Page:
This post is part of a series on cornbread; the simple yet widely variable staple of the Southern table.

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If you follow this blog you may have been wondering what business I have writing a blog called Syrup and Cornbread without actually blogging about cornbread. I admit it, I’ve been dancing around this for a while and I have a confession to make: I don’t yet have the perfect cornbread recipe. Unlike some of my friends, we didn’t really eat cornbread much in our house growing up; although my  mom hails from Memphis, her family were German immigrants from Cincinnati. In my dad’s family there was always cornbread, but it’s just not something for which you’d pass down a recipe. Since my mom did most of the cooking when I was growing up, I was never really given the tutorial on how to properly cook it. Inspired by my friend and fellow cornbread-lover Katy, who has just returned from a trip to Mississippi, I’ve decided to embark on a series of posts about my search for the perfect cornbread recipe. I hope that this series will take me further into my own families recipes (I’ve simply never thought to ask), as well as other people’s.

Cornbread is a pedestrian bread; it is very rarely the star of the show, but people are passionate about it. In the South cornbread is not sweetened at all. Here in New England all cornbread has sugar in it. This is wrong. Cornbread, if made properly, should be thin, crumbly, have a nice dark crust on the bottom, and be made with bacon grease or butter.

For my first attempt I turned to my favorite Southern cookbook, The Gift of Southern Cooking. You all know how much I love Scott Peacock and Edna Lewis, the authors of this cookbook. I have the utmost respect for them both and came very close to actually swooning over the dinner I had at his restaurant Watershed (oh, and don’t forget when I was spying on his biscuit-making at Slow Food Nation ’08). Well, I tried their favorite cornbread recipe and was underwhelmed; it turned out too egg-y. You might be able to see in the picture (my fancy camera is on the fritz so you have to make due with the point-and-shoot) that there’s a layer of egg on the top. This was unexpected, and I’m not sure I like it; maybe I did something wrong, although I can’t figure out what.

The only substitution I made in the recipe was bacon grease for butter. I just keep a jar of bacon grease in the door of my refrigerator. It keeps forever and is perfect for getting that nice bottom crust that all cornbread should have. His technique, from what I can tell, is pretty standard. You melt the grease in a cast-iron skillet in a hot oven. Then, once it’s melted, you pour it into the batter, stir, then pour the batter into the skillet. Katy told me this is what her mom does, and it’s pretty close to the method I use.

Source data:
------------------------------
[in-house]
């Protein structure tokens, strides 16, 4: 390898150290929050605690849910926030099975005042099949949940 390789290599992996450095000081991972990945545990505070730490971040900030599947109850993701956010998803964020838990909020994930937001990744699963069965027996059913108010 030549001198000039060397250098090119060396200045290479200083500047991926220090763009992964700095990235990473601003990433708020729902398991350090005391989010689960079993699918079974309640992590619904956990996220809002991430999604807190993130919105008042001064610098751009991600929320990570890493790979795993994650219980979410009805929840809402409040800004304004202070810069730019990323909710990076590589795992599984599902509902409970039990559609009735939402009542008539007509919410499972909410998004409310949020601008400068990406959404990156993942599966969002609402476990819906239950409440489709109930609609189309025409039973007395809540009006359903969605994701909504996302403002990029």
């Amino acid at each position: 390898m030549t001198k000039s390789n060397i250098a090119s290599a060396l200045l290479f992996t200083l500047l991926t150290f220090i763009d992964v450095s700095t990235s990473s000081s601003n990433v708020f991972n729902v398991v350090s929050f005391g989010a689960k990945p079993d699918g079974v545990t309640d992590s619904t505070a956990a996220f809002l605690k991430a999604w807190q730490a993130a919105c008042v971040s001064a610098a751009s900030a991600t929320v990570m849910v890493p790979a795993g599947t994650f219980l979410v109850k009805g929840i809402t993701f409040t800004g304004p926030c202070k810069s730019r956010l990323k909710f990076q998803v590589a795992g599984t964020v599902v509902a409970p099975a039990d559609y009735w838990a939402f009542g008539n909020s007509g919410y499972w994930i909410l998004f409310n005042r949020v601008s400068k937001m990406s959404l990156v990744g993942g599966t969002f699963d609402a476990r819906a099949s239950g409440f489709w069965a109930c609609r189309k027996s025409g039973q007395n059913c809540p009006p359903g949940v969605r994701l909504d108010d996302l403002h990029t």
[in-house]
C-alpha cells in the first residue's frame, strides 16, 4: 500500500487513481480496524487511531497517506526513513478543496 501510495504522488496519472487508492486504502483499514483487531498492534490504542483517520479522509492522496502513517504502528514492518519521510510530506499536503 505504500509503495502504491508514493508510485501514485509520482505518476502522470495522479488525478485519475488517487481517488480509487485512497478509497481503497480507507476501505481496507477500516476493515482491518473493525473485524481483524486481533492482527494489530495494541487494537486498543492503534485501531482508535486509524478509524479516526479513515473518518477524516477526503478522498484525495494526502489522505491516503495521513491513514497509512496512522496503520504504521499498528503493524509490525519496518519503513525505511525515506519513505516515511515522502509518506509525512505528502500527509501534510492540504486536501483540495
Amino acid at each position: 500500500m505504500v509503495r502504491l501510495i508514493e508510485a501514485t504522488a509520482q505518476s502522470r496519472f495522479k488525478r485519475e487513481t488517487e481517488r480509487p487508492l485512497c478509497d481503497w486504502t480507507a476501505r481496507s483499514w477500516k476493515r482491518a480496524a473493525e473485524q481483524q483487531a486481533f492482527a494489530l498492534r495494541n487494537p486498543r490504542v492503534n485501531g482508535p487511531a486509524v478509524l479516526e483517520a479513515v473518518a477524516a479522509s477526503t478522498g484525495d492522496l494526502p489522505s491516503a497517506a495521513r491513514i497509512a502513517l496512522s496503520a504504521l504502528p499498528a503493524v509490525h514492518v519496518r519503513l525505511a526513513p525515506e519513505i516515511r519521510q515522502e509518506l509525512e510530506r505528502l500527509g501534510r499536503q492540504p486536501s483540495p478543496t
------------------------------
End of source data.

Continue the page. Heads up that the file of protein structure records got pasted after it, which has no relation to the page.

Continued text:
Don’t get me wrong, this cornbread turned out really good; I realized that I do like buttermilk or sour milk, but this particular recipe just didn’t it the mark. I want a bit more crumb and certainly less egg. The search continues.

Our Favorite Sour Milk Cornbread
From The Gift of Southern Cooking by Scott Peacock and Edna Lewis

1 1/2 c. fine-ground white cornmeal
1 tsp. salt
1 tsp. baking powder
1 3/4 c. soured milk or buttermilk*
2 eggs, lightly beaten
2 tbsp. unsalted butter (I used bacon grease)

Preheat oven to 450 degrees. Mix the cornmeal, salt, and baking powder together in a bowl. Stir the milk into the beaten eggs, and pour over the dry ingredients in batches, stirring vigorously to make a smooth glossy batter.
Cut the butter into pieces and put in a 10-inch cast-iron skillet or baking pan. Put the skillet in the preheated oven, and heat until the butter is melted and foaming. Remove from the oven, and swirl the butter all around the skillet to coat the bottom and sides thoroughly. Pour the remaining melted butter into the cornbread batter, and stir well until the butter is absorbed into the batter. Turn the batter into the heated skillet, and put in the oven to bake for 3040 minutes, until cornbread is golden brown and crusty on top and pulls away from the sides of the skillet.
Remove the skillet from teh oven, and turn the cornbread out onto a plate. Allow to cool for 5 minutes before cutting into wedges. Serve the cornbread while it’s hot.

*I didn’t have buttermilk, so I soured some milk according to their note: “A Quick Sour Milk It only takes about 10 minutes to make this tangy substitute for buttermilk. Stir into 1 3/4 cups sweet milk 2 tsp. lemon juice and 2 tsp. cider vinegar. Let sit until curdled.

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